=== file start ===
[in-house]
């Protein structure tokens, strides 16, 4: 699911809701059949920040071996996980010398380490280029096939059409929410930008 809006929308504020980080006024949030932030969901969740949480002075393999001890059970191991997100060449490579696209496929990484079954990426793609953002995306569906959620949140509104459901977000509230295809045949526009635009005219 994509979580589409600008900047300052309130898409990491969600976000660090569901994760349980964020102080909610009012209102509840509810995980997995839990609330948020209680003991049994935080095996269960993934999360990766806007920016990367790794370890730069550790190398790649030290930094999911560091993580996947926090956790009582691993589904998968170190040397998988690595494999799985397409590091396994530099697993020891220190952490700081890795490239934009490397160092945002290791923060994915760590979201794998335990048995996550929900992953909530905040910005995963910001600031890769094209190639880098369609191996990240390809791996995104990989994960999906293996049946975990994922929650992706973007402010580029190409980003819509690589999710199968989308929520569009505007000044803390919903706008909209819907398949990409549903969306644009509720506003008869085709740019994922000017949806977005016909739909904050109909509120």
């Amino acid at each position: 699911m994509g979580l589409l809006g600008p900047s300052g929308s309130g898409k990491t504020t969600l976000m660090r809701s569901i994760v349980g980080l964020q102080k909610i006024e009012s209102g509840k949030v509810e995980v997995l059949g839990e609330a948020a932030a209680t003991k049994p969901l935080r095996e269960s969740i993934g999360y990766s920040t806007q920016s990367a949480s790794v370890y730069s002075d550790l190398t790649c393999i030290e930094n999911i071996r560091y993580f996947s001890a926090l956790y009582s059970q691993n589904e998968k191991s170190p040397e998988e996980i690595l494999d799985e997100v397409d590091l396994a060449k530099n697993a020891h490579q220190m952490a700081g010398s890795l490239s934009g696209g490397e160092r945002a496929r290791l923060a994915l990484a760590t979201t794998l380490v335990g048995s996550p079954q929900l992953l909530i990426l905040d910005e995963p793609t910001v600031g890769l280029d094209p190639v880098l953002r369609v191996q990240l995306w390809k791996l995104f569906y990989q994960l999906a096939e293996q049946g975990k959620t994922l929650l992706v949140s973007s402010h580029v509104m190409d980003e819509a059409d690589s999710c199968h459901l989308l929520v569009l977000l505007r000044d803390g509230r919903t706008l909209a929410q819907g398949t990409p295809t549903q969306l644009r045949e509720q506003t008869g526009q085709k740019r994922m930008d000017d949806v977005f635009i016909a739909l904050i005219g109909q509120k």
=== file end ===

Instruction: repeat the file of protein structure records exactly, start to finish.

[in-house]
């Protein structure tokens, strides 16, 4: 699911809701059949920040071996996980010398380490280029096939059409929410930008 809006929308504020980080006024949030932030969901969740949480002075393999001890059970191991997100060449490579696209496929990484079954990426793609953002995306569906959620949140509104459901977000509230295809045949526009635009005219 994509979580589409600008900047300052309130898409990491969600976000660090569901994760349980964020102080909610009012209102509840509810995980997995839990609330948020209680003991049994935080095996269960993934999360990766806007920016990367790794370890730069550790190398790649030290930094999911560091993580996947926090956790009582691993589904998968170190040397998988690595494999799985397409590091396994530099697993020891220190952490700081890795490239934009490397160092945002290791923060994915760590979201794998335990048995996550929900992953909530905040910005995963910001600031890769094209190639880098369609191996990240390809791996995104990989994960999906293996049946975990994922929650992706973007402010580029190409980003819509690589999710199968989308929520569009505007000044803390919903706008909209819907398949990409549903969306644009509720506003008869085709740019994922000017949806977005016909739909904050109909509120």
């Amino acid at each position: 699911m994509g979580l589409l809006g600008p900047s300052g929308s309130g898409k990491t504020t969600l976000m660090r809701s569901i994760v349980g980080l964020q102080k909610i006024e009012s209102g509840k949030v509810e995980v997995l059949g839990e609330a948020a932030a209680t003991k049994p969901l935080r095996e269960s969740i993934g999360y990766s920040t806007q920016s990367a949480s790794v370890y730069s002075d550790l190398t790649c393999i030290e930094n999911i071996r560091y993580f996947s001890a926090l956790y009582s059970q691993n589904e998968k191991s170190p040397e998988e996980i690595l494999d799985e997100v397409d590091l396994a060449k530099n697993a020891h490579q220190m952490a700081g010398s890795l490239s934009g696209g490397e160092r945002a496929r290791l923060a994915l990484a760590t979201t794998l380490v335990g048995s996550p079954q929900l992953l909530i990426l905040d910005e995963p793609t910001v600031g890769l280029d094209p190639v880098l953002r369609v191996q990240l995306w390809k791996l995104f569906y990989q994960l999906a096939e293996q049946g975990k959620t994922l929650l992706v949140s973007s402010h580029v509104m190409d980003e819509a059409d690589s999710c199968h459901l989308l929520v569009l977000l505007r000044d803390g509230r919903t706008l909209a929410q819907g398949t990409p295809t549903q969306l644009r045949e509720q506003t008869g526009q085709k740019r994922m930008d000017d949806v977005f635009i016909a739909l904050i005219g109909q509120k």